I’m travelling at approximately nine miles per hour and gaining altitude at nearly three feet per second. A signal is coming from my frontal lobe, travelling down into my cerebellum. It is transferred to the spinal cord, soon to exit through a series of ventral roots. The signal is arriving at my legs and forcing them to run as fast as they fucking can.

            They said that I had to push myself in order to improve. Then they said that I was pushing myself too hard. Sprinting until you collapse will accomplish nothing. You’ll only exhaust yourself and cause more pain than benefit. Why did I even decide to go for a run? I’ll never need to run again in my life unless I’m catching a bus. What benefit could there possibly be to all of this?

            My designated route is a little over three miles, somewhere around five kilometers. The path runs around the perimeter of Mt. Tabor City Park on the east side of Portland, Oregon. The route is considered one of the more challenging on Tabor, consisting of varying levels of steepness, starting with a set of two hundred and eighty-two stairs leading from the base of SE Tabor Drive.

            But I’m not following the route that I had planned. I’m just climbing up and down the stairs, over and over. Up. Down. Skip one stair each step up. Skip two stairs each leap down. They told me that I was going to get dehydrated. They told me that I was going to puke if I kept pushing myself. They told me that I needed to stop. They’re asking me if I brought a water bottle. They’re worrying about me. I understand. I’m worrying about myself too.

            My muscles are giving off energy in the form of heat. The heat is detected in my brain, which decides that I’m overheating. Another electrical signal is fired off, this time towards the hypothalamus, which alerts the rest of my body of the increased temperature. My eccrine glands are working in overdrive. Water gathered in small ducts beneath my skin start to excrete in the form of sweat.

            Why am I on the high school running team? They said that exercise made you feel better. I’m not feeling better. I feel like I’m torturing myself. I am receiving no benefit out of this other than an unquenchable thirst and the feeling that I’m wasting my time. This is hardly exercising. This is some sort of survival training. I could outrun a tsunami if I kept this up. I could sprint across a battlefield to avoid enemy fire. I could race a goddamn cheetah. They said that exercise made you feel better. I guess I’m not running fast enough.

            Due to my handedness, my right foot falls with slightly more pressure than my left. My right toes hit the ground hard, rubbing against the inside of my sock, which is rubbing against the inside of my shoe. Friction is created on the bottom of the foot, irritating the skin. A tear is created within the top layers of my skin. The rest of my body receives a signal from my sensory system. A fluid is sent into the tear as instructed by the motor response. A blister is forming on the big toe of my right foot.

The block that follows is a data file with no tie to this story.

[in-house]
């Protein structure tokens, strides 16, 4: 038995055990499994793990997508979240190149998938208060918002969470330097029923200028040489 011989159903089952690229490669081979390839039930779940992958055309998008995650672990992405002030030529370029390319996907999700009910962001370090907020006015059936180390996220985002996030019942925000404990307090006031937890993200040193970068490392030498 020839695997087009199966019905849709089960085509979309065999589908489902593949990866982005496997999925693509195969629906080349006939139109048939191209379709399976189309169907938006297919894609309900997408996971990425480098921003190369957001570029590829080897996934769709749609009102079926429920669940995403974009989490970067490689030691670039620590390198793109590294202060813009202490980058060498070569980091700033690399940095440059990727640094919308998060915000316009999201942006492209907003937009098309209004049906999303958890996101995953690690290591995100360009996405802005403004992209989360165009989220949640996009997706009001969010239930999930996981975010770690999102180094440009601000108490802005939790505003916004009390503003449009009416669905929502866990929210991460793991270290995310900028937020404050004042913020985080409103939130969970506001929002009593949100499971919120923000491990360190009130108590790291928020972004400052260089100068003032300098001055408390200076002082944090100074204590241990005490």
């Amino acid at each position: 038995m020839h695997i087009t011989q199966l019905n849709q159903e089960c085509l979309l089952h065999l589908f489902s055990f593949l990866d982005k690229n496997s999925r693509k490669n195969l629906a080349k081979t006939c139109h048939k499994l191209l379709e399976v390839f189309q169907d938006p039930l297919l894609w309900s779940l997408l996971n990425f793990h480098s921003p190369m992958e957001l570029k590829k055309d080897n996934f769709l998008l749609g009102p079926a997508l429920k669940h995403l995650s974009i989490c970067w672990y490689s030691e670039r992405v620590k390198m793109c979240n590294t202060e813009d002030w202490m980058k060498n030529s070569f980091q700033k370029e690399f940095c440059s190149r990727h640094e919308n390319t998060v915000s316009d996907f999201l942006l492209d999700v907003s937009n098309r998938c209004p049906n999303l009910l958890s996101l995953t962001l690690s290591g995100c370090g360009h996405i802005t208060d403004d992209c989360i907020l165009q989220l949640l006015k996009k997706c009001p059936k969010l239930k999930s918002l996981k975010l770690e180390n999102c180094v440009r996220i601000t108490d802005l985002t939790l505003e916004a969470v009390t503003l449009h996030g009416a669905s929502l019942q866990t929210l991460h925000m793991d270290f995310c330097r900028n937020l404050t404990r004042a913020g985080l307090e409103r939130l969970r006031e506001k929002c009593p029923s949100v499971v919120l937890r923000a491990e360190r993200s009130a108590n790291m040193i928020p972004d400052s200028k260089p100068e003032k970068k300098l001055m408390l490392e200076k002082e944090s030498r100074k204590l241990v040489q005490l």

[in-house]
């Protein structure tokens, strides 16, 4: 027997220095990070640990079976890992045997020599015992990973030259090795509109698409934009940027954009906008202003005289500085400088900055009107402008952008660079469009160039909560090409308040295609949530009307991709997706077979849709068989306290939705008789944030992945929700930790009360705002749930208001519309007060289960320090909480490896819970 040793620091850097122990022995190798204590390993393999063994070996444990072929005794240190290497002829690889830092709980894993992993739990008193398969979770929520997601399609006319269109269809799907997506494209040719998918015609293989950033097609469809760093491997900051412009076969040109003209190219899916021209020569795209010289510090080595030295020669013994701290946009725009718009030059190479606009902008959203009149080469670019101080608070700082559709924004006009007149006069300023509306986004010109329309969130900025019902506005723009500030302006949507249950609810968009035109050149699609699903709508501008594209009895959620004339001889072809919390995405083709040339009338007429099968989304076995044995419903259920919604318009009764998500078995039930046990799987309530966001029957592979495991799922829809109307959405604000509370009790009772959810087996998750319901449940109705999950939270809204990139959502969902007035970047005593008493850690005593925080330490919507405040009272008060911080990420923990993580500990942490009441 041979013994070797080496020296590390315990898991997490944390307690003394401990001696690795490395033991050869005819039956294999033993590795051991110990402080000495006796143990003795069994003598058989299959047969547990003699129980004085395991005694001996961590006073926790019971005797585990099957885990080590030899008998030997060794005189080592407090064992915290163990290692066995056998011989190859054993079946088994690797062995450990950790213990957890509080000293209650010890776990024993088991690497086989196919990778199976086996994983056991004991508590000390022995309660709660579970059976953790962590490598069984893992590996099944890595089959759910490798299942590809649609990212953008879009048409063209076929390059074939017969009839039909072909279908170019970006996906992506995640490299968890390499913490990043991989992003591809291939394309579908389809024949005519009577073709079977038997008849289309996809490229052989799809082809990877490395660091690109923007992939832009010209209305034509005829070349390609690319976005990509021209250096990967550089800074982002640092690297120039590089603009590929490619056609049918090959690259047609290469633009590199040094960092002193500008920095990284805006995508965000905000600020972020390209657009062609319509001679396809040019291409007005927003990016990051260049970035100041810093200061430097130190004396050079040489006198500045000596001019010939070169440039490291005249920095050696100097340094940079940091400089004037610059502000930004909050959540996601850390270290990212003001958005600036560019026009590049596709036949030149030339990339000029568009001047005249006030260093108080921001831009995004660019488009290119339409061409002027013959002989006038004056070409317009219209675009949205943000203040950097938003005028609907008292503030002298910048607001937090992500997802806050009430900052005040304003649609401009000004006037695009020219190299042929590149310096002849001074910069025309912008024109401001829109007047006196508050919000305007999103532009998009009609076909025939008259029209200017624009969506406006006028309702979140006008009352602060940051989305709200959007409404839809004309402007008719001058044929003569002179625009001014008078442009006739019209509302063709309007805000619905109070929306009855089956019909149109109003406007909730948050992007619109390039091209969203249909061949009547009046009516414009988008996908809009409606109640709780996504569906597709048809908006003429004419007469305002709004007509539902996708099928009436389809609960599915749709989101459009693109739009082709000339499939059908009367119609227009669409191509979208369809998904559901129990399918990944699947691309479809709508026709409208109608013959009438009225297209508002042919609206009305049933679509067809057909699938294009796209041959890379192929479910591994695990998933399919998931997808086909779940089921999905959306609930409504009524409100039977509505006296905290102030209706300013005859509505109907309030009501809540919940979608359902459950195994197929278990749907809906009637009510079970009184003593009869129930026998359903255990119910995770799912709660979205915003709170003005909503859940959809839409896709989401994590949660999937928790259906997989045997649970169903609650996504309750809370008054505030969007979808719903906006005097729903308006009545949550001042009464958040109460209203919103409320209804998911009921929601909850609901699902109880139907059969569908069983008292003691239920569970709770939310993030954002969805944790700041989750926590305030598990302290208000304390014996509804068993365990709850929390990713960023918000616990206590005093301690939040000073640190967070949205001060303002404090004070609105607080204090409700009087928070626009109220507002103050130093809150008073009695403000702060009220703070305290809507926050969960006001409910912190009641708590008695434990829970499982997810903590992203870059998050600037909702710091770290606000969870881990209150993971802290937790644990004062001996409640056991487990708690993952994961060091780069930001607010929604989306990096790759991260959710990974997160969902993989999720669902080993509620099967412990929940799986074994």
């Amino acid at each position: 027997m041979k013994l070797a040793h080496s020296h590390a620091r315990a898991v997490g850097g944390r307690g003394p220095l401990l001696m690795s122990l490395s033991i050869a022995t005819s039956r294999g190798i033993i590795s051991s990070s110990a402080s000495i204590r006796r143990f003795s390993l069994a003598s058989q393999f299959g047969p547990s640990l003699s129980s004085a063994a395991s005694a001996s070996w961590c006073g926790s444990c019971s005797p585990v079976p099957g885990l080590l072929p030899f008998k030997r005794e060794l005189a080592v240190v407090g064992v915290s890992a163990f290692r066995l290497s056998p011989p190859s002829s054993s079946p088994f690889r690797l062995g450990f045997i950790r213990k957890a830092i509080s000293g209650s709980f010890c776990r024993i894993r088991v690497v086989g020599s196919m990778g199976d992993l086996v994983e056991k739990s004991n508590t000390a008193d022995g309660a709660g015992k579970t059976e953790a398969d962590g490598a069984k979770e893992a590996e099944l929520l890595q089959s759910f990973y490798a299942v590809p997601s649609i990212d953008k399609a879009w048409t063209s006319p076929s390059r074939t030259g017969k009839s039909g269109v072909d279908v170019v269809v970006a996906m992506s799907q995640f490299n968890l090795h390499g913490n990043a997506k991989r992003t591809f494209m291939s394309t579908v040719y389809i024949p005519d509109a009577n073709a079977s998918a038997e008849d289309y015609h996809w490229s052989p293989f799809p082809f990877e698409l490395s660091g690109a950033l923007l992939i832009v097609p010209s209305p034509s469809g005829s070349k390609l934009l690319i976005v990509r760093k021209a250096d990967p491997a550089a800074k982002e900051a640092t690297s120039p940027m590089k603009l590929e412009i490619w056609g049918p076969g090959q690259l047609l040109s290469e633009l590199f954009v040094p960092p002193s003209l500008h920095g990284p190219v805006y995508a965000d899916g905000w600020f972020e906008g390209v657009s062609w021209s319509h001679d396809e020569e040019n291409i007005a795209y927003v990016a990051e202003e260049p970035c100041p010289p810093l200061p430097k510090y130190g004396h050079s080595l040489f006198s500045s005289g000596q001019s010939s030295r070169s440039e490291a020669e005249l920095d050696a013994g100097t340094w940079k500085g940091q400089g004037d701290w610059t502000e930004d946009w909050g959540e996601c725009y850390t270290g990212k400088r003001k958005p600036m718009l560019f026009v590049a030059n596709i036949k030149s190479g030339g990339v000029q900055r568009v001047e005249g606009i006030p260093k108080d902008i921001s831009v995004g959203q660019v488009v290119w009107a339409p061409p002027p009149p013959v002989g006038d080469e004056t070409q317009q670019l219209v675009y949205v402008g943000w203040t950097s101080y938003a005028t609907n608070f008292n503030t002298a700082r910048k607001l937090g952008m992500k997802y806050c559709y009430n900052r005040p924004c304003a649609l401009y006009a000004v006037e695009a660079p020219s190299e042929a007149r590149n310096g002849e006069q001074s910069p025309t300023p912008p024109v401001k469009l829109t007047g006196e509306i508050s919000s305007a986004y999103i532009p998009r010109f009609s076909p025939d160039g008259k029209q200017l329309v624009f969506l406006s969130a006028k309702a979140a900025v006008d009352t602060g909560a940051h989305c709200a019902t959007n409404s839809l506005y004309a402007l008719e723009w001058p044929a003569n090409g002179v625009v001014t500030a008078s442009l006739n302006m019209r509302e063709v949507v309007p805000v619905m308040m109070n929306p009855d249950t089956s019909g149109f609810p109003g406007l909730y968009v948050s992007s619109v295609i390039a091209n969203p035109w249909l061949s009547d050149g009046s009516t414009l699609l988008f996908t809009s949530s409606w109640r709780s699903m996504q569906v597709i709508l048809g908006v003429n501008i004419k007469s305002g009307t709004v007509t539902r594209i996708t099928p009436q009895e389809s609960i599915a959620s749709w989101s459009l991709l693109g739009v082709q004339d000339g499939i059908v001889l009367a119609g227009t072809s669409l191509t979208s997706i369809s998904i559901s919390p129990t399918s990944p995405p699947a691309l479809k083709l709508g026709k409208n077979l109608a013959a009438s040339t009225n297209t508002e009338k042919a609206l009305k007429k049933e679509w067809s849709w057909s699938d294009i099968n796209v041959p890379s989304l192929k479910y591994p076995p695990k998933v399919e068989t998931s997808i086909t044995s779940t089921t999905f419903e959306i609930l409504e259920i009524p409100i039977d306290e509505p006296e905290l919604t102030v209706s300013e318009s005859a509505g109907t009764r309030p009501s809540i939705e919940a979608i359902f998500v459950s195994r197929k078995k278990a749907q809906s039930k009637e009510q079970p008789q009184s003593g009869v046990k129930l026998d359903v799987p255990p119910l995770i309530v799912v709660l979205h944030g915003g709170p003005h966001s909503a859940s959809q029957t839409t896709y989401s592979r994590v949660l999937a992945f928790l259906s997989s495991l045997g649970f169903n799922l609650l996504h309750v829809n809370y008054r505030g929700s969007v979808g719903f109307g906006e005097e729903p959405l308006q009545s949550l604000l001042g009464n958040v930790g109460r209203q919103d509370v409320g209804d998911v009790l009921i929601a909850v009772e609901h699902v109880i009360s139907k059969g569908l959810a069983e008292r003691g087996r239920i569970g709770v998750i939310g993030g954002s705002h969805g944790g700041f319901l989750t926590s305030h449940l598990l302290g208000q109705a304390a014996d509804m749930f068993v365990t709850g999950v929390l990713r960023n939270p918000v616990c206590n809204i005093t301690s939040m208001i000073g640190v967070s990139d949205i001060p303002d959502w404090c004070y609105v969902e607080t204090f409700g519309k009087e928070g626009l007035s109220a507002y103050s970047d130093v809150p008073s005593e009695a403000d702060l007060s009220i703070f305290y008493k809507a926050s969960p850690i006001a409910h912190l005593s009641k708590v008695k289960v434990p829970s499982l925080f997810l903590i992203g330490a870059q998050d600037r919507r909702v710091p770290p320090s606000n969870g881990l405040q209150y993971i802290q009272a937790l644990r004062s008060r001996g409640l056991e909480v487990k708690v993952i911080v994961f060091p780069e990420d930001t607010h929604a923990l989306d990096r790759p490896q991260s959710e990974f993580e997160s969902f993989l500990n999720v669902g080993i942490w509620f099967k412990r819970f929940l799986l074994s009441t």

There is no reason to be running this fast. There is no reason to be trying this hard. I haven’t stopped for twenty minutes, but I can’t stop. As I charge down the staircase, the momentum in my legs keeps me falling down the entire eastern side of Mt. Tabor. As I sprint up the staircase, the momentum in my head keeps me climbing back up. You’re doing this to yourself. You’re doing this because you have to. You’re doing this to make up for your mistakes. You’re doing this to punish yourself. You’re doing this to make the guilty voice in the back of your head to dissolve into a buzz of agony.

            Information regarding my repetitive leg movement has notified my hypothalamus that I must be in some sort of danger. The alert of overheating and belief of peril is sent to my occipital lobe. Any sign of trouble means that hyperawareness would be beneficial. My eyes start to dilate in an attempt to take in more light. The assumption of danger makes my brain decide that leg function is more pertinent than clear thinking. The blood rushes from my head and is sent to my extremities. I’ve gotten pale.

            Time is up. It’s time for us to pile back into the van and get back to school. They say I look like I’m dying. They say I look like I’m about to faint. Two of them hand me their own water bottles. I drain each of them. The blood returns to my face. I can breathe again. The angry voice in the back of my head returns to the foreground. I close my eyes and wish that I had passed out.



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